All of them are good in winter or anytime of year. The North Platte can fish really good in Winter (no weeds). Are you looking for numbers of fish or size. For size I would fish Taylor (Very Cold), Frying Pan or the Blue and throw Mysis or midges. For numbers I would head the North Platte (Miracle Mile or Grey Reef), South Platte (Dream Stream, Cheesman) and throw small nymphs or midges, and scuds. Williams Fork tailwater can be fun or even below Wolford res. It would be hard to beat a day on the North Platte because the fish are not as fineky, they are nice sized but not too big that you have trouble landing them, and you can have 20, 30 fish days. Just don't want to get stuck in a bad wind up there. Fish them, fish them regularly and you will lay into some nice fish. The thing that really sucks is when your eyeletts on your rod freeze so try to go on those warmer days and would fish earlier or later in the winter, but fishng during mid winter can be cold and tedious. Give it a try!!
Fishinguitars - Have fished Blue quite a bit. I would say that sight fishing for the bigger fish is the way to go, but can be difficult at times. The fish in there know how to hide and they blend in really well. Lots of times they will be sitting just below the small drop structures in the bubbly white water so they can be tough to see. I think the best time to fish any tailwater is when they are realeasing water out of the dam. When I say that I mean more water than what it flows at the majority of the year. For the Blue the minimum flow has been 52 cfs and it flows at that level most of the year, with the exeption being when Dillon fills and they realease water, generally towards the end of Run off or shortly thereafter. With the higher flows it gets the fish moving around, pushes a lot of the big fish down from the dam, and they feed more aggressively. During this time there are more shrimp being pushed out of the dam and the fish seem to chow on mysis pretty good. I would walk up and down the river looking for fish. I always have a mysis on and then change up the trailer fly or vise versa, but those fish are big for one reason, their main diet is mysis. The Blue can be tough, even more so than the Taylor or Frying Pan. There are tons of big fish in there but they tend to spread out and hide during low flows. They get pounded every day by anglers. That is why I fish it during higher flows. Give it a shot!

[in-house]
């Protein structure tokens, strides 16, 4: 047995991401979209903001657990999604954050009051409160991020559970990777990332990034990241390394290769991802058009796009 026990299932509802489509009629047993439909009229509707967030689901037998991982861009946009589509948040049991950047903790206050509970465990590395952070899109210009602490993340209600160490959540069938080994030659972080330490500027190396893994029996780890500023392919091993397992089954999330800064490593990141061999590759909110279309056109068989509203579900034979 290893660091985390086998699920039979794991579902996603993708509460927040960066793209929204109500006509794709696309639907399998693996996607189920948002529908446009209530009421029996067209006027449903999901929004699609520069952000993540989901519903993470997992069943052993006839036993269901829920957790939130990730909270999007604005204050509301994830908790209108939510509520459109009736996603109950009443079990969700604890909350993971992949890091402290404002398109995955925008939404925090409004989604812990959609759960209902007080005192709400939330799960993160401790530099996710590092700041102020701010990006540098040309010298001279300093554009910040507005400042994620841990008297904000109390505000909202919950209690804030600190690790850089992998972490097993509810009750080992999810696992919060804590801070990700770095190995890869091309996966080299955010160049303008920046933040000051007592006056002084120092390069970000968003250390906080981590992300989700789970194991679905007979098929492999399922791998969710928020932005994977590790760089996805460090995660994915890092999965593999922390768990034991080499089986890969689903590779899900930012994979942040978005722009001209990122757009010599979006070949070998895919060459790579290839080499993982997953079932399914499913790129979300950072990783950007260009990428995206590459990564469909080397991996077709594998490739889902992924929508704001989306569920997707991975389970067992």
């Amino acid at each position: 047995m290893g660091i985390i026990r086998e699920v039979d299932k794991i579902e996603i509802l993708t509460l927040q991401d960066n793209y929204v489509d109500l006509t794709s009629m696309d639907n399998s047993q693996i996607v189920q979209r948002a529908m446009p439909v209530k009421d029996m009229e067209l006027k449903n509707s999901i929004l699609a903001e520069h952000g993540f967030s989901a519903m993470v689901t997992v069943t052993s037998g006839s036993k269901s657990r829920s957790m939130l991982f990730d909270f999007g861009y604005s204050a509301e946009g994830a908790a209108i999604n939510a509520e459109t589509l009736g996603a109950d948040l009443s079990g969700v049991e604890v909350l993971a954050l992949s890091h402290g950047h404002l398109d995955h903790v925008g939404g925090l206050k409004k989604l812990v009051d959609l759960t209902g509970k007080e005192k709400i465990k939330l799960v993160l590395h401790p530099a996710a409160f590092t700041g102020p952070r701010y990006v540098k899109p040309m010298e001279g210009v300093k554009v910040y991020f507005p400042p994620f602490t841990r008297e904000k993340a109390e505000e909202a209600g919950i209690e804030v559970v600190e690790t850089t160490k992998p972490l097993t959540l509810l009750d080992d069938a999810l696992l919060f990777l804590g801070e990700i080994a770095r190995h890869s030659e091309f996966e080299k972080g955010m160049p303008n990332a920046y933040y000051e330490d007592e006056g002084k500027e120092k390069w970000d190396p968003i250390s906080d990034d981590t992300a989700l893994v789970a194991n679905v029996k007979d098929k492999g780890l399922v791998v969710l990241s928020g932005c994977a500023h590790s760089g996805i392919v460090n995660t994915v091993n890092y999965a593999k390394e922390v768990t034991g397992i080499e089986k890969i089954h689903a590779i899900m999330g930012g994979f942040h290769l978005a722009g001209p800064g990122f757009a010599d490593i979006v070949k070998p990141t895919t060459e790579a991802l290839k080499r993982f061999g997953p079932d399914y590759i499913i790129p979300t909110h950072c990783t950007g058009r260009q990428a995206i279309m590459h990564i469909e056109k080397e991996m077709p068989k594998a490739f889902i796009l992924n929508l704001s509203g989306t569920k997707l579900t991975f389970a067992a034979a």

I don't want to sound like an ad, but Karen Christopheson and Al Marlowe, from Evergreen have an inexpensive and very informative CD available that gives you 50 tailwater destinations in Colorado. I bought it and have found it very informative. Maps, when to fish, flies to use etc. in a concise fashion with great pictures. I've tried a few of the spots with better than average results.